For many community-based projects, features can be used to provide a focal point with educational benefits. Archaeological interest should be seen as a guide to conserving and interpreting heritage features in the landscape, enhancing the cultural value of the scheme. Because many features of the historic environment can influence design plans, and may determine the nature of surrounding land use, it is imperative that advice on the historic environment is sought early during the project planning process, to maximise benefit and minimise later design alterations.

Where features of the historic environment are used to promote visitor access to a greenspace scheme, careful management may be required to prevent damage by erosion from unintentional, visitor-created trails or site vandalism.

Further considerations

The historic environment can take many forms and, if well managed, can increase the value of a greenspace project. But many engineering, management and routine maintenance activities have the potential to cause damage. This can usually be avoided through mapping and recording known features, increased awareness, informed guidance, active management, monitoring and periodic reviews of management procedures.

To what extent different survey methods may be required to identify aspects of the historic environment will depend not only on the former land use, but also on proposed uses. The locations of planned plantings, landscaping and infrastructure within a restoration design plan are therefore very significant.

  • Planning – it is essential to begin to identify features of the historic environment as early in the scheme as possible. With sympathetic regard for the feature, its context and the surrounding historical landscape, it will often be possible to make the feature a focal point of interest.
  • Cultivation – this should be avoided on or close to important features. The vegetation choice should be tailored to the depth of cultivatable soil.
  • Site drainage – where archaeological evidence occurs in wetland environments, waterlogged conditions can result in very good preservation of artefacts. Where waterlogged conditions and historic environment evidence are known to occur, actions that could reduce the water content should be avoided.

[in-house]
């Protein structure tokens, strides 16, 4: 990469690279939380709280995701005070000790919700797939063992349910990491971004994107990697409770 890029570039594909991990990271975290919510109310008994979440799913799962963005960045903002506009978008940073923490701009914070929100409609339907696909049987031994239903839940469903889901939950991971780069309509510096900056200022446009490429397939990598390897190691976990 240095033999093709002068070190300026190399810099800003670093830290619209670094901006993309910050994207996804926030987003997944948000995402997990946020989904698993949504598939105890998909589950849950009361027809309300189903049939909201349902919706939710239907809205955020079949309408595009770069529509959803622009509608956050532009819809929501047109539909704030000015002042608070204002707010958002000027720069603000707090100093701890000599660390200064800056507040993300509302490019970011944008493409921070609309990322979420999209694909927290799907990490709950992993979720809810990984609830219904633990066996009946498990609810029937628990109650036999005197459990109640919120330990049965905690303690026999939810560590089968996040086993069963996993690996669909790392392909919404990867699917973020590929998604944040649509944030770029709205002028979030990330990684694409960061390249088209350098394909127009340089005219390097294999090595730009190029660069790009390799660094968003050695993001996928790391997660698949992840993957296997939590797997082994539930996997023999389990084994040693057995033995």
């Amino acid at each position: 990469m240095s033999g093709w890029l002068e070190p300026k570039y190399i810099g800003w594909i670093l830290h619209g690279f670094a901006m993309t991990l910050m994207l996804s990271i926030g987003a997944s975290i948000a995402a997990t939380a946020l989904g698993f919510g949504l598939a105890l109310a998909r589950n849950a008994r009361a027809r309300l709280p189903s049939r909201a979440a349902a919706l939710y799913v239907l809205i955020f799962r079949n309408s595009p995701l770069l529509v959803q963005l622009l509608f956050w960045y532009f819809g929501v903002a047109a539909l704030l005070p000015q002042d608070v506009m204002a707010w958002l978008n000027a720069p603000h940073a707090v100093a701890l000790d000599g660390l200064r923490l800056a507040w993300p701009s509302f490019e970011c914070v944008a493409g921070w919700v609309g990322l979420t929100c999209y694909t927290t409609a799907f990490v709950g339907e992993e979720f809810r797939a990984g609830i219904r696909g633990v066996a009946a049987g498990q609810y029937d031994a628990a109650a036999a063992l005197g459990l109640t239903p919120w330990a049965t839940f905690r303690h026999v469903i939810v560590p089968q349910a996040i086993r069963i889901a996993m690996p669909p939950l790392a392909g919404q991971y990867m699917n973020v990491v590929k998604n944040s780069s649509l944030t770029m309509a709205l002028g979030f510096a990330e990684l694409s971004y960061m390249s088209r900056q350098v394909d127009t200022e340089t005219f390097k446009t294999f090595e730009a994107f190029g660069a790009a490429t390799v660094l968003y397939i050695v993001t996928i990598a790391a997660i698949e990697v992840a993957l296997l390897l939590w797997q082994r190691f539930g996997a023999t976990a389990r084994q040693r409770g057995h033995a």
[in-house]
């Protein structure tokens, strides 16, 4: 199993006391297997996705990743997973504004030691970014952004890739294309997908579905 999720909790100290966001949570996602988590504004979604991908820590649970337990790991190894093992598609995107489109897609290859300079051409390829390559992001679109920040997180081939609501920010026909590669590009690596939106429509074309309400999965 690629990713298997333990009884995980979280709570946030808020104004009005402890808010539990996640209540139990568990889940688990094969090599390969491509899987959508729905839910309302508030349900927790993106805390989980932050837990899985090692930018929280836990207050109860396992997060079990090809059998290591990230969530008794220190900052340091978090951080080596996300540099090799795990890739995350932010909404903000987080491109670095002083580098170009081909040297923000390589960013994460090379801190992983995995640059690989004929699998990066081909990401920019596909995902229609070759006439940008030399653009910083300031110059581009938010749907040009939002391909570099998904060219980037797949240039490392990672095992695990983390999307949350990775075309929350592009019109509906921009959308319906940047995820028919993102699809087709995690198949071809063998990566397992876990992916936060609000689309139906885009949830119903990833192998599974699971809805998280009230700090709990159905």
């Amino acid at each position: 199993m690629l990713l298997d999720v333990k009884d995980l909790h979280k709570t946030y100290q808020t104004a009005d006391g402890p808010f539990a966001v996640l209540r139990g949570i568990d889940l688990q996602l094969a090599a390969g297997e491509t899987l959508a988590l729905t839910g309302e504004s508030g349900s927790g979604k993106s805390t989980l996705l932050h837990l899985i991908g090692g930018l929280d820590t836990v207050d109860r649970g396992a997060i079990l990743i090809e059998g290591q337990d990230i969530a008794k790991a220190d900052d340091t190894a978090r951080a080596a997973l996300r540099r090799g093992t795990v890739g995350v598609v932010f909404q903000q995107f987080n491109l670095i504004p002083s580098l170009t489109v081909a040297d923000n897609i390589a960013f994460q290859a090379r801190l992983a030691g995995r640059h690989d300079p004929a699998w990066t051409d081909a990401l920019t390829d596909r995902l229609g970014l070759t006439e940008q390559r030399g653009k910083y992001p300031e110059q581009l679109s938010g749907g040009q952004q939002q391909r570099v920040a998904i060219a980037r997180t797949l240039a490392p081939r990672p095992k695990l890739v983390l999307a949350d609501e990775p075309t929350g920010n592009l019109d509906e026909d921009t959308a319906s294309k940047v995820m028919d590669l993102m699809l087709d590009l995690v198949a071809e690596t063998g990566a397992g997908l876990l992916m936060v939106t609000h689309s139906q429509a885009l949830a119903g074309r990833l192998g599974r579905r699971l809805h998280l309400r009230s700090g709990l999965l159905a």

• Engineering works – any major ground disturbance on or close to features of the historic environment may be detrimental. How far engineering works can be tolerated in the vicinity will depend on the type of feature, its depth (if buried), and the proposed works. For example, if a feature is known to be buried below 0.5 m of soil, creating an all-access path need not be detrimental.
  • Woodland – new woodland establishment is not usually recommended on or in proximity to features of the historic environment. However, there may be exceptions, for example to restore a woodland feature that has been removed from that context. If archaeological evidence is known to be buried deeply (more than 2 m), woodland establishment may be tolerated (depending on the type of feature) and may offer long-term site protection. Windthrow is the greatest concern; the woodland should be managed where this is perceived to be a risk.
  • Vegetation management – most features of the historic environment will require some degree of vegetation management to prevent the encroachment of unwanted species.
  • Erosion control – burrowing mammals, grazing stock and high numbers of visitors will inevitably damage features of the historic environment. Action should be taken to monitor and mitigate against this type of erosion.
  • Watching brief – this may be recommended during the engineering and establishment phases of a regeneration project. This is undertaken by a professional archaeologist, and involves periodic site visits and assessments.

Case studies

Activities and meanings – cultural values of trees, woods and forests

A project that reviewed the existing and potential role of cultural values in forest planning was undertaken in 2009/10 and included field work and interviews conducted over a 6-month period.  A typology was created to differentiate between what the visitor brings to the woodland, what can be enhanced through contact with the site or site management and the benefits that can accrue from this interaction.

Table 1: Typology of cultural values
Cultural resources
(of both the visitor and the wooded site)
(that can potentially be experienced by visitors)
Intrinsic to visitors/users
(e.g. what visitors bring to their woodland experiences)
Intrinsic to site
(these can be enhanced and conserved through site management)
  • Social capital
  • Skills
  • Knowledge
  • Values
  • Archaeological remains
  • Historic features
  • Woodland diversity
  • Wildlife
  • Signs of management history
  • Stories
  • Practices
  • Artworks
  • Health and well-being
  • Social contacts
  • Personal pride:
    • Physical achievements
    • Personal knowledge
  • Education
  • Inspiration
  • Spiritual well-being
  • Economic: